If you spend your days furrowing your brow as you work on your computer or squinting as you drive in the sunlight, you probably can expect to see some wrinkles forming in those spots on your face. As people reach their 30s and 40s, the skin begins to lose elasticity. So it’s easier for any repetitive facial movements to leave their marks. “Lines may appear horizontally on the forehead, vertically on the skin above the top of the nose (the space between the eyes), or as small curved lines on the temples, upper cheeks and around the mouth,” Cleveland Clinic says. Whenever you can, try to catch yourself holding tension in your face — unless, of course, you’re laughing or smiling. Those reactions are worth the wrinkles.


It’s true: You are what you eat. And there’s a good chance you’d be able to tell the difference between a person who frequently eats unhealthy, processed foods versus someone who eats a nutrient-rich diet just by looking at their faces. “Eating plenty of fresh fruits and vegetables may help prevent damage that leads to premature skin aging,” according to the American Academy of Dermatology. “Findings from research studies also suggest that a diet containing lots of sugar or other refined carbohydrates can accelerate aging.” And if you really want to give your skin a boost, try incorporating some more hydrating foods into your diet that your body will drink right up.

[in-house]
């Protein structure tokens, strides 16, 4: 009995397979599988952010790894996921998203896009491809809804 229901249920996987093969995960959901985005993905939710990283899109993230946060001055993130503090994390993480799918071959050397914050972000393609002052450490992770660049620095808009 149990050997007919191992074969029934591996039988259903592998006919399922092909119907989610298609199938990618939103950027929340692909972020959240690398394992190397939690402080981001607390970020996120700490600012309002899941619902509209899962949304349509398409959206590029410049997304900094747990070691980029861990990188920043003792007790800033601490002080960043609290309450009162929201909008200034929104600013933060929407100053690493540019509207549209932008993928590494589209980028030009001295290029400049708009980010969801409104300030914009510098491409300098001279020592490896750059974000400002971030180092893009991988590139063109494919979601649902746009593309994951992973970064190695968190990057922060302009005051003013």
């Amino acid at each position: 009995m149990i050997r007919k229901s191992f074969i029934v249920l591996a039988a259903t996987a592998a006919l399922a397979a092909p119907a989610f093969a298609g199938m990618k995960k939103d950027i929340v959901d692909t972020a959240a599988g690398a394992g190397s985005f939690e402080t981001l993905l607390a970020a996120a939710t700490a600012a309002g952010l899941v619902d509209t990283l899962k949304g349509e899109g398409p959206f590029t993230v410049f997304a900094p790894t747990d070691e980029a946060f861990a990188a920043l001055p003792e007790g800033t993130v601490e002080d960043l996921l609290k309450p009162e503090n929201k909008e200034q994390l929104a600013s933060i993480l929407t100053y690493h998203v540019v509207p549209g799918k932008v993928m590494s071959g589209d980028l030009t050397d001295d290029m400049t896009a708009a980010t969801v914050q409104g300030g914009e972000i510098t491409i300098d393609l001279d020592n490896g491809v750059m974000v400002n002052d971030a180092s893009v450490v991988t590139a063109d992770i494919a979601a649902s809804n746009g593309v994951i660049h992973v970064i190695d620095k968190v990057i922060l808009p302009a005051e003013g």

hand holding a smoking cigarette

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There are many reasons to steer clear of smoking and drinking alcohol in excess. And avoiding prematurely aging skin is one of them. “People who smoke tend to have more wrinkles than nonsmokers of the same age, complexion, and history of sun exposure,” according to Cleveland Clinic. There isn’t a clear reason for this, but it might have something to do with how smoking affects blood flow throughout the skin. Similarly, drinking alcohol dehydrates the skin, which temporarily can make it appear less radiant. And repetitive use can contribute to skin damage over time.